Sewing parrots Cryan


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Christian Sewing has been painted as the stern cost disciplinarian and man of action, so he had to unveil something decisive-sounding at his first results call — even if it smacks of tokenism

A blunt-speaking new chief executive steps up and declares that Deutsche Bank has allowed itself to become too inefficient. The cost base is swollen by poor and ineffective processes. The bank is too diversified and too complex for its own good and must simplify its business model. Where the new broom encounters marginal businesses with poor prospects they will be swept away. And there’s more. The bank absolutely must wean itself off the proliferation of committees and instead empower managers to make tough decisions that are then properly documented and implemented.

But let’s not hark back to John Cryan’s first message to employees on July 1, 2015, shall we?

Let’s rather consider the pronouncements of Christian Sewing at Deutsche Bank’s first quarter 2018 results call at the end of April.

It seems that the bank has let itself become too inefficient. The cost base is swollen. Immediate steps must be taken to curtail balance sheet and other resources committed to low return activities. The chief financial officer has started a strategic “Cost Catalyst Programme” supported by the entire management board. But this is not management by committee. Oh no. More decision making will be delegated to the businesses and they will be held more accountable.

There’s a reason why the share price barely moved. Investors have heard most of this before.

But though his promotion to replace the ousted Cryan was badly handled, as Euromoney reported this week, Sewing deserves his chance to carve the new identity Deutsche Bank has desperately needed for so long.

Knowing he had already been cast as the decisive man of action and had to announce something, Sewing presented plans to cut costs this year by “rightsizing” the bank’s biggest division, the corporate and investment bank (CIB). Deutsche will cut back in US rates sales and trading and also review its global equities business with the expectation of reducing leverage exposure to global prime finance.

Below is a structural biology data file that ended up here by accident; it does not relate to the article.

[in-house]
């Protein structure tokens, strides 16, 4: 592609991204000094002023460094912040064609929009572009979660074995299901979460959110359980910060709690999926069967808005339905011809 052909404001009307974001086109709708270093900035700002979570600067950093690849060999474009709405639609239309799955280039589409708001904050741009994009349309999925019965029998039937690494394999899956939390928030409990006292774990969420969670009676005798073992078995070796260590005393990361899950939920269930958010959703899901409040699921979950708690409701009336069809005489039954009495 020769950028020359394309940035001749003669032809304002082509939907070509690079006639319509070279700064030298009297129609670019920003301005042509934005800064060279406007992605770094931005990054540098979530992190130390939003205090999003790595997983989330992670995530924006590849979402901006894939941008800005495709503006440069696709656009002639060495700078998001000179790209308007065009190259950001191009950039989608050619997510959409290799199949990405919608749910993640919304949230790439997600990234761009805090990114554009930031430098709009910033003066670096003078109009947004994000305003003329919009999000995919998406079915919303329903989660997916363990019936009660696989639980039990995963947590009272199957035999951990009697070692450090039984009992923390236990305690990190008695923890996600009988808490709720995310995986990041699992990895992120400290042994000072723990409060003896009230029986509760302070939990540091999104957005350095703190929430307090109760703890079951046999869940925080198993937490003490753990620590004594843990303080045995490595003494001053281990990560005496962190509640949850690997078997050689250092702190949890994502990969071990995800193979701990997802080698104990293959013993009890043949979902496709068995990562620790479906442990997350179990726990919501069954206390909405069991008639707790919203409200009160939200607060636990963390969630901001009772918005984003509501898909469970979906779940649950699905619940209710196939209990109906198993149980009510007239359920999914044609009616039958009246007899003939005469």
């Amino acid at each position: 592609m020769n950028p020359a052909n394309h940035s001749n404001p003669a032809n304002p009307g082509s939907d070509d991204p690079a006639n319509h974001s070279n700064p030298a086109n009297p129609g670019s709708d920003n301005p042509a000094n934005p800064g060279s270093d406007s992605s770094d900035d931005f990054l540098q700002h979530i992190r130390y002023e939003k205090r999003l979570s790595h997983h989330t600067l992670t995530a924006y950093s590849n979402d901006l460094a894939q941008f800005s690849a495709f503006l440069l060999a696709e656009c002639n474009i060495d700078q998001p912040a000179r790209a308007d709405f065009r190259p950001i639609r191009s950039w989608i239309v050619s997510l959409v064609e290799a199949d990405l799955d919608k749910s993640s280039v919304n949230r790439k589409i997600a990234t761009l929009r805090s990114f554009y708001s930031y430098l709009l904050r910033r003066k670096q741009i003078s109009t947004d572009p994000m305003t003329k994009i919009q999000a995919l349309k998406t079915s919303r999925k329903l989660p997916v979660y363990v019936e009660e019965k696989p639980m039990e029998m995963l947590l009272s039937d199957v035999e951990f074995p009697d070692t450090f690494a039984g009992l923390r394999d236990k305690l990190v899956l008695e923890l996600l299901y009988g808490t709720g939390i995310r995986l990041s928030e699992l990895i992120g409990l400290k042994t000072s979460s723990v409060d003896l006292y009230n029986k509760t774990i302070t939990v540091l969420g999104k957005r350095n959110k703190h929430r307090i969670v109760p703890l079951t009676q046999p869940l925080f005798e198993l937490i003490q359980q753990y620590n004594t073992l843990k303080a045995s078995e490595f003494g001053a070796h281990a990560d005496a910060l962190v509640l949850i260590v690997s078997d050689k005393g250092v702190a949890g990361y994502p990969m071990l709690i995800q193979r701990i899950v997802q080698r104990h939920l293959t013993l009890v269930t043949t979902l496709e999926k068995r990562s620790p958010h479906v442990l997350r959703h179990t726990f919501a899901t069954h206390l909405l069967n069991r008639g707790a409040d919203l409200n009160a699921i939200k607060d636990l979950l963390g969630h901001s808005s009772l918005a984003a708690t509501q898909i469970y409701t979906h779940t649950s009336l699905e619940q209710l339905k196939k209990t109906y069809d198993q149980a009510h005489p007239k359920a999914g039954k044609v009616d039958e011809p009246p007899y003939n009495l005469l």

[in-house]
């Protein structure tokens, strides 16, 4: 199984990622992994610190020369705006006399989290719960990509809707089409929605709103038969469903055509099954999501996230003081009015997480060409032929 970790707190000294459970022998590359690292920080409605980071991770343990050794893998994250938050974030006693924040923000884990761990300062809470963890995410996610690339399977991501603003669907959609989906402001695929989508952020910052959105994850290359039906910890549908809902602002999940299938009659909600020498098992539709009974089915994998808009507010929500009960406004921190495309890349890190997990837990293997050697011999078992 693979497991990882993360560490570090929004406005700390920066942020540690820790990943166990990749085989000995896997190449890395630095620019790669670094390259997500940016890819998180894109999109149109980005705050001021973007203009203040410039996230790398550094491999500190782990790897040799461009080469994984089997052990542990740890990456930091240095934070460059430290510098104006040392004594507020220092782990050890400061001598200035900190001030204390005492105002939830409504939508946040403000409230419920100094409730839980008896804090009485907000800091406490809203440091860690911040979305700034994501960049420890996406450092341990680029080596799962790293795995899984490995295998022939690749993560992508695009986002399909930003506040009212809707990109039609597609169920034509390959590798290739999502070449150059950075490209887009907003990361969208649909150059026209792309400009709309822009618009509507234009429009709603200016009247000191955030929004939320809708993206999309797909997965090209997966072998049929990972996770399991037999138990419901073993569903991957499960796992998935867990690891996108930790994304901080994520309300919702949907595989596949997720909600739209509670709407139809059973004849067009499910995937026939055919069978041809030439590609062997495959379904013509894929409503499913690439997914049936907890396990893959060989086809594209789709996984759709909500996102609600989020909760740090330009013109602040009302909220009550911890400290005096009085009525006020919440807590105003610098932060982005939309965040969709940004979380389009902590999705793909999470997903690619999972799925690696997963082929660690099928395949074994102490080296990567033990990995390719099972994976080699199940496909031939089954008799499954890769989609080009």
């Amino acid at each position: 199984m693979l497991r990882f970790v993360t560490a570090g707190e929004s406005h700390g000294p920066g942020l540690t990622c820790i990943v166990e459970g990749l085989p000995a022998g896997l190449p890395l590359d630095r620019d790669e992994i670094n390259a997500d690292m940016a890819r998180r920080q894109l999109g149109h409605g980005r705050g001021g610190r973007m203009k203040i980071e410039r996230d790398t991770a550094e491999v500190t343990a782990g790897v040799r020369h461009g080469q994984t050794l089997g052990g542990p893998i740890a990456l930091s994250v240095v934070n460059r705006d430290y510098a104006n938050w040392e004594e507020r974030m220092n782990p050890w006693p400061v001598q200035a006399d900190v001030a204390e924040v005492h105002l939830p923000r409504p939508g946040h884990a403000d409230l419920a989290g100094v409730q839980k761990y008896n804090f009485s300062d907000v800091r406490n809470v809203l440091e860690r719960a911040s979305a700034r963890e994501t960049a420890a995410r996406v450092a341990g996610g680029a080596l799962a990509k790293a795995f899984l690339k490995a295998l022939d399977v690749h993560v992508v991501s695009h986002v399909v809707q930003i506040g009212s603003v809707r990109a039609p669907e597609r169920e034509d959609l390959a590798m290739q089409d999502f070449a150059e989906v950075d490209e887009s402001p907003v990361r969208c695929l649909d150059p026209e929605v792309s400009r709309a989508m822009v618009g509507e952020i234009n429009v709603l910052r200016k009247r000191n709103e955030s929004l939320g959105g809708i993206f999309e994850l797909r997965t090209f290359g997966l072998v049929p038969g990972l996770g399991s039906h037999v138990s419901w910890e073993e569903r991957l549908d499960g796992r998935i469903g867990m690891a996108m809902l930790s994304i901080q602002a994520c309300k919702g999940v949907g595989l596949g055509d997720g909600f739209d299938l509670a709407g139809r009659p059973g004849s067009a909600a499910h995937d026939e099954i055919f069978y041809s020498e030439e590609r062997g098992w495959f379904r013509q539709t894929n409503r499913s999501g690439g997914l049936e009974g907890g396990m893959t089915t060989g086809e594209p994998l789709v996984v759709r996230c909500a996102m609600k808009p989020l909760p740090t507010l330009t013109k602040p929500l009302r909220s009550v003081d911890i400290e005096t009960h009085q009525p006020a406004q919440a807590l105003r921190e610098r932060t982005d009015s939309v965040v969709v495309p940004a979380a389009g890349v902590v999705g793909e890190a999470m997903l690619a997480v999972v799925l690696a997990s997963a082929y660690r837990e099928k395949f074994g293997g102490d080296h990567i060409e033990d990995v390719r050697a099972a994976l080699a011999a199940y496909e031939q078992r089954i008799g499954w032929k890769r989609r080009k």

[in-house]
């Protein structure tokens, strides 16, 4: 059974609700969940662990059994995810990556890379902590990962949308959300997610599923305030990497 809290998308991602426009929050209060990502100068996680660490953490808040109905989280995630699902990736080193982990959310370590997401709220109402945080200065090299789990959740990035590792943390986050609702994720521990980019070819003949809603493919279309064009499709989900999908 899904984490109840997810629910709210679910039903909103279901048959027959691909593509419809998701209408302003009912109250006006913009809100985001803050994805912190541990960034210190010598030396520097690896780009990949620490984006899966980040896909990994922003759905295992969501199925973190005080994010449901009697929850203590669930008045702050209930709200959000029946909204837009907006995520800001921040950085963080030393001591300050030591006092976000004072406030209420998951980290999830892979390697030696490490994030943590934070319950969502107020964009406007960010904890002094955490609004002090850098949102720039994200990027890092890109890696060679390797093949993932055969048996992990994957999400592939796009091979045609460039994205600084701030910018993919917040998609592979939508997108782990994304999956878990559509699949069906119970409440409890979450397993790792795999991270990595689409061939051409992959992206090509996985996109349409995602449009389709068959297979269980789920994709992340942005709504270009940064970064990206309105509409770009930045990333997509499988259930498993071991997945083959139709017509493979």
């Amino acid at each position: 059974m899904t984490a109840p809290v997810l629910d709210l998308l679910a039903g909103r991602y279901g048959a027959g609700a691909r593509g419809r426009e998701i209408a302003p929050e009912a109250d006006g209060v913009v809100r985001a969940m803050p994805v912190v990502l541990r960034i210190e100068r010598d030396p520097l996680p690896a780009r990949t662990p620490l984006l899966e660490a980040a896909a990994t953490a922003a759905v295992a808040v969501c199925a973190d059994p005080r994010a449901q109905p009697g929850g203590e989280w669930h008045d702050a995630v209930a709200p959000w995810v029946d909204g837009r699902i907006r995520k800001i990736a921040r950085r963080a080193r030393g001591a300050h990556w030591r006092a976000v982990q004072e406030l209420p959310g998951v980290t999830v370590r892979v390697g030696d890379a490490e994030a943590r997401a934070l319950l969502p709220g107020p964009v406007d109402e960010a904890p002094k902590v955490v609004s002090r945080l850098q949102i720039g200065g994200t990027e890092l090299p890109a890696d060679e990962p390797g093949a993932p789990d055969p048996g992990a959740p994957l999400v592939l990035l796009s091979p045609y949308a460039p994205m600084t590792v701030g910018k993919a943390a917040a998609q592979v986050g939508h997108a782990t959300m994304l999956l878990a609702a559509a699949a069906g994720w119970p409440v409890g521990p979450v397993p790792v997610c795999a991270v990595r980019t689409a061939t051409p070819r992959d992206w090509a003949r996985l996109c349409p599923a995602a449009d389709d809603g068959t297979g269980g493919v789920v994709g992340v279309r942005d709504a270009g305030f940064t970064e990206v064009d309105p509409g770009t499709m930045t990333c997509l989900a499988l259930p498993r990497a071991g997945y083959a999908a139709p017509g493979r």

By cutting jobs outside Germany, where unions treat employment contracts as life-time commitments, Sewing may win a pat on the back from the supervisory board for cutting costs this year. Hopefully his risk managers will be able rapidly to manage down associated legacy positions that should have been marked close to re-sale value – where there is an active, two-way market ­– before they turn loss-making.

It sounds bold at first, although analysts on the earnings call weren’t hugely impressed by additional restructuring charges of €300 million for 2018 to achieve these newly announced job cuts. Applying a rule of thumb that these charges typically account for 150% of recurring costs taken out, that implies €200 million of new annual cost saves in a division that ran on €13.1 billion of non-interest expenses in 2017: so less than 2%. “This looks like tinkering,” says one.

And both Sewing and chief financial officer James von Moltke, who took the lead with analysts and answered most of their questions unassisted by his CEO, were at pains to emphasize that this is not a withdrawal from investment banking in the US.

Sewing reminded analysts that Deutsche Bank has strengths its corporate and investment bank can play to. “We are the leading global clearer of euro-denominated payments.” He also declared an aim to boost to 50% the proportion of group revenues coming from stable sources such as retail banking in Germany and asset management, by 2021.

Presumably he hopes to attract a higher valuation to more stable revenues, although the bank looks to be pinning its hopes on a retail bank with a mid-single digit return on equity at best. Apparently, the bank does not aim to scale up through consolidation in Germany. And that’s no wonder, says one insider, given the pain Sewing went through with the unions on job cuts from the integration with Postbank. It might invest in Italy and, perhaps surprisingly, Spain.

If Deutsche is not going to grow through acquisition in Germany, then it looks like that 50-50 revenue balance must come from shrinking the CIB. But Sewing can play games too. He suggests that analysts should include global transaction banking revenues from inside the CIB in the stable revenues portion, raising it – hey presto ­– ­ to 65% of the group. See. This CEO gig isn't so hard after all.

Analysts at Citi didn’t get the details they wanted on likely revenue attrition which they fear could be sizeable and run ahead of cost saves. More specifically, they worry that in seeking to concentrate on European clients the pullback from US and Asian corporates could have a knock-on impact to the credit and FX business that the bank wants to grow. Meanwhile the reduction in prime could have a knock-on impact to the cash equities and derivatives franchises. Even at just €11.7 per share, Citi retains its sell and high risk call on the stock.

Euromoney’s key take away is that it’s what creditors make of the numbers that counts the most now. As well as trying to cut costs, Deutsche Bank’s key motivation in these announcements seems to be cutting its leverage exposure. Its leverage ratio is just 3.7% compared to an eventual target of 4.5%. It has a long way to go to get there and it’s not generating any capital from retained earnings.